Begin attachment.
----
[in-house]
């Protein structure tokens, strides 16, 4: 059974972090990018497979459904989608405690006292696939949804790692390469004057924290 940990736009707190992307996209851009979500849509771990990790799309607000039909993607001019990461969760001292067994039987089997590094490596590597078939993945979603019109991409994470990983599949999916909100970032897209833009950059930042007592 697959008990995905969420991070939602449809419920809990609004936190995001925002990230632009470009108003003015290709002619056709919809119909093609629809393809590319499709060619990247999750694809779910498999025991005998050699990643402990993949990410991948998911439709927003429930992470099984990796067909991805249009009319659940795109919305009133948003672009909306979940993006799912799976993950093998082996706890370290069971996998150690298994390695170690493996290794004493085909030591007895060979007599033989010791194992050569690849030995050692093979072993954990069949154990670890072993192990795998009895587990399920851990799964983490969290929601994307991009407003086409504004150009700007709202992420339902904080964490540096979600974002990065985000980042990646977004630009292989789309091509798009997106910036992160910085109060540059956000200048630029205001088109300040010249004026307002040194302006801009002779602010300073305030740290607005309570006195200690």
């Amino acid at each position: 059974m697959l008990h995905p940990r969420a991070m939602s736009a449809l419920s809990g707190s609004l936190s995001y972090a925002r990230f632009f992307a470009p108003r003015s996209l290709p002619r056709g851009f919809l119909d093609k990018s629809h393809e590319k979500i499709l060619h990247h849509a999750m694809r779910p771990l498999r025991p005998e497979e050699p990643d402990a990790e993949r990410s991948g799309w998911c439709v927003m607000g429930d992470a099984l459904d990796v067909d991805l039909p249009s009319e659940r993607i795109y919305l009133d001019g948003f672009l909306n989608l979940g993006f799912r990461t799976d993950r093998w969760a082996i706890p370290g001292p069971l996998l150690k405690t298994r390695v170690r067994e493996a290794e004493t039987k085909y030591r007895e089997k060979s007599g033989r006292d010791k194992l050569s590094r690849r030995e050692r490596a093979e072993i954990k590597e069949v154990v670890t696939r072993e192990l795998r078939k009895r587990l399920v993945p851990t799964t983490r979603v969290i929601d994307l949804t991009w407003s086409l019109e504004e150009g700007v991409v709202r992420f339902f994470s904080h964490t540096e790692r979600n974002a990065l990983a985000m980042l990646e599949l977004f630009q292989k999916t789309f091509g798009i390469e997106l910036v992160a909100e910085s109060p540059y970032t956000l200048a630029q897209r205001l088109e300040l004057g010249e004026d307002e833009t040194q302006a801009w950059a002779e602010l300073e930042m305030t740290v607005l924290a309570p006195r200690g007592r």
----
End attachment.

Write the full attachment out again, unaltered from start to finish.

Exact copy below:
[in-house]
């Protein structure tokens, strides 16, 4: 059974972090990018497979459904989608405690006292696939949804790692390469004057924290 940990736009707190992307996209851009979500849509771990990790799309607000039909993607001019990461969760001292067994039987089997590094490596590597078939993945979603019109991409994470990983599949999916909100970032897209833009950059930042007592 697959008990995905969420991070939602449809419920809990609004936190995001925002990230632009470009108003003015290709002619056709919809119909093609629809393809590319499709060619990247999750694809779910498999025991005998050699990643402990993949990410991948998911439709927003429930992470099984990796067909991805249009009319659940795109919305009133948003672009909306979940993006799912799976993950093998082996706890370290069971996998150690298994390695170690493996290794004493085909030591007895060979007599033989010791194992050569690849030995050692093979072993954990069949154990670890072993192990795998009895587990399920851990799964983490969290929601994307991009407003086409504004150009700007709202992420339902904080964490540096979600974002990065985000980042990646977004630009292989789309091509798009997106910036992160910085109060540059956000200048630029205001088109300040010249004026307002040194302006801009002779602010300073305030740290607005309570006195200690």
């Amino acid at each position: 059974m697959l008990h995905p940990r969420a991070m939602s736009a449809l419920s809990g707190s609004l936190s995001y972090a925002r990230f632009f992307a470009p108003r003015s996209l290709p002619r056709g851009f919809l119909d093609k990018s629809h393809e590319k979500i499709l060619h990247h849509a999750m694809r779910p771990l498999r025991p005998e497979e050699p990643d402990a990790e993949r990410s991948g799309w998911c439709v927003m607000g429930d992470a099984l459904d990796v067909d991805l039909p249009s009319e659940r993607i795109y919305l009133d001019g948003f672009l909306n989608l979940g993006f799912r990461t799976d993950r093998w969760a082996i706890p370290g001292p069971l996998l150690k405690t298994r390695v170690r067994e493996a290794e004493t039987k085909y030591r007895e089997k060979s007599g033989r006292d010791k194992l050569s590094r690849r030995e050692r490596a093979e072993i954990k590597e069949v154990v670890t696939r072993e192990l795998r078939k009895r587990l399920v993945p851990t799964t983490r979603v969290i929601d994307l949804t991009w407003s086409l019109e504004e150009g700007v991409v709202r992420f339902f994470s904080h964490t540096e790692r979600n974002a990065l990983a985000m980042l990646e599949l977004f630009q292989k999916t789309f091509g798009i390469e997106l910036v992160a909100e910085s109060p540059y970032t956000l200048a630029q897209r205001l088109e300040l004057g010249e004026d307002e833009t040194q302006a801009w950059a002779e602010l300073e930042m305030t740290v607005l924290a309570p006195r200690g007592r």